The Queen's GambitPaperback - 2020
Eight year-old orphan Beth Harmon is quiet, sullen, and by all appearances unremarkable. That is, until she plays her first game of chess. Her senses grow sharper, her thinking clearer, and for the first time in her life she feels herself fully in control. By the age of sixteen, she's competing for the U.S. Open championship. But as Beth hones her skills on the professional circuit, the stakes get higher, her isolation grows more frightening, and the thought of escape becomes all the more tempting.
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Beth learned of her mother’s death from a woman with a clipboard. The next day her picture appeared in the Herald-Leader. The photograph, taken on the porch of the gray house on Maplewood Drive, showed Beth in a simple cotton frock. Even then, she was clearly plain. A legend under the picture read: “Orphaned by yesterday’s pile-up on New Circle Road, Elizabeth Harmon surveys a troubled future. Elizabeth, eight, was left without family by the crash, which killed two and injured others. At home alone at the time, Elizabeth learned of the accident shortly before the photo was taken. She will be well looked after, authorities say.”
He would stare at the pieces for minutes at a time, motionless, looking at them as though he hated them, and then reach out over his belly, pick one up by its top with his fingertips, hold it for a moment as though holding a dead mouse by the tail and set it on another square. He did not look up at Beth.
“Eight years old.” He leaned forward — as far as his huge paunch would permit. ”To tell you the truth of it, child, you are astounding.” She did not understand what he was saying.
She anticipated every feint, every threat that he knew how to make. There was no way he could confuse her with his knights, or keep a piece posted on a dangerous square, or embarrass her by pinning an important piece. She could see it coming and could prevent it while continuing to set up for attack.
Abruptly she saw herself as a small unimportant person — a plain, brown-haired orphan girl in dull institutional clothes. She was half the size of these easy, insolent students with their loud voices and bright sweaters. She felt powerless and silly. But then she looked at the boards again, with the pieces set in the familiar pattern, and the unpleasant feelings lessened. She might be out of place in this public high school, but she was not out of place with those twelve chessboards.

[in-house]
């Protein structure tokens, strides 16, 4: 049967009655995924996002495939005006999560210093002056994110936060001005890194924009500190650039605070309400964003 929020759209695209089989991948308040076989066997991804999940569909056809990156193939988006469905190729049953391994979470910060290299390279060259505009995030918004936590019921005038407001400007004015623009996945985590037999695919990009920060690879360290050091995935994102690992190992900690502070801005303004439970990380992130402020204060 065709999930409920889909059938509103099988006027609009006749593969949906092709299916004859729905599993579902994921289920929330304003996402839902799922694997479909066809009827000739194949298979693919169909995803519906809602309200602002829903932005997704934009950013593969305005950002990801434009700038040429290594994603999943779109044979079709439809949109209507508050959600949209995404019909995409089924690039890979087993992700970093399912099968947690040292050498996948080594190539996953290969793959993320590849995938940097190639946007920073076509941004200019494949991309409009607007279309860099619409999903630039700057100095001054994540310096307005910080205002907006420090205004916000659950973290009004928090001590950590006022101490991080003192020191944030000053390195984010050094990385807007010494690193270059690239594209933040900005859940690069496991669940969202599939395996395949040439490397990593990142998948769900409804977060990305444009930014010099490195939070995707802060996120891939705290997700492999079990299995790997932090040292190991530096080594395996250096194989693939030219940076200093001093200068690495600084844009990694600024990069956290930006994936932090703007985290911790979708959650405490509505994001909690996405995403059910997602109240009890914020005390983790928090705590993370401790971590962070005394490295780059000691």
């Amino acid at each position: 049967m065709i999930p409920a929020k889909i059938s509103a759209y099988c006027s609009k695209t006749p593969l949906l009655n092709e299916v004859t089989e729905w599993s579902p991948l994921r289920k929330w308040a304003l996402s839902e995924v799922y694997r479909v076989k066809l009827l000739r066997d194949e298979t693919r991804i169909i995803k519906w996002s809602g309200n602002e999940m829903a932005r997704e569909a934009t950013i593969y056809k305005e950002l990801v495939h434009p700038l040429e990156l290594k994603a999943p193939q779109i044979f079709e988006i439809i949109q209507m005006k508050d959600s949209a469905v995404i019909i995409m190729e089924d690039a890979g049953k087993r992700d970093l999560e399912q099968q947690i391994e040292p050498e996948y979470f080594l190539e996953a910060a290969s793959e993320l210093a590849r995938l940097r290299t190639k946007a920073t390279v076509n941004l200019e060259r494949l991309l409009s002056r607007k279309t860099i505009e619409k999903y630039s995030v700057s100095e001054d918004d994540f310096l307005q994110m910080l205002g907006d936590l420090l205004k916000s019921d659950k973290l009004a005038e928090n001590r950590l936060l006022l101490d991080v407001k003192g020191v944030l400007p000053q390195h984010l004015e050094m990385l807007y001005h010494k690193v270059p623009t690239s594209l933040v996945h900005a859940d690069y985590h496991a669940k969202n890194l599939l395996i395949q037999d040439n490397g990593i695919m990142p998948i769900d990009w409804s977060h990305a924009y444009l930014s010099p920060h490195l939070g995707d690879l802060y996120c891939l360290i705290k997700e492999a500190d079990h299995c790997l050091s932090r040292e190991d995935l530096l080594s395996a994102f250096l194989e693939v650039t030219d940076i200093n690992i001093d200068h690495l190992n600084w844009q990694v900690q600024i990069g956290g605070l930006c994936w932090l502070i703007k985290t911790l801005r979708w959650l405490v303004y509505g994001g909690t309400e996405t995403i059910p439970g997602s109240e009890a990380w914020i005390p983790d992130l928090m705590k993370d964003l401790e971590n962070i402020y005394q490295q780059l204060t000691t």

… the homely girl from the orphanage at the edge of town who moved from player to player with the determined energy of a Caesar in the field, a Pavlova under the lights.
“I can’t sleep without the pills,“ Beth said. There was a startled silence. No one had expected her to speak. Then Mrs. Deardorff said, “All the more reason why you should not have them.”
Sicilian in Modem Chess Openings, with a hundred and seventy different lines stemming from P — QB4. She would memorize and play through them all in her mind at night. When that was done and she knew all the variations, she could go on to the Pirć and the Nimzovitch and the Ruy Lopez.
”I thought that book was only for grandmasters” Beth hesitated. ”What’s a grandmaster?” “A genius player,“ the man said.
Beth had learned not to believe in God during her time in Methuen’s chapel, and she never prayed. But now she said, under her breath, Please God let me play Beltik and checkmate him.
He surprised her by bringing his queen out. It was a bold move, and she studied it for a while and saw that there wasn’t any weakness to it. She brought out her own queen. He moved a knight to the fifth rank, and Beth moved a knight to the fifth rank. He checked with a bishop, and she defended with a pawn. He retreated the bishop. She was feeling light now, and her fingers with the pieces were nimble. Both players began moving fast but easily. She gave a non-threatening check to his king, and he pulled away delicately and began advancing pawns. She stopped that handily with a pin and then feinted on the queenside with a rook. He was undeceived by the feint and, smiling, removed her pin, and on his next move continued the pawn advances. She retreated, hiding her king in a queenside castle. She felt somehow spacious and amused, yet her face remained serious. They continued their dance.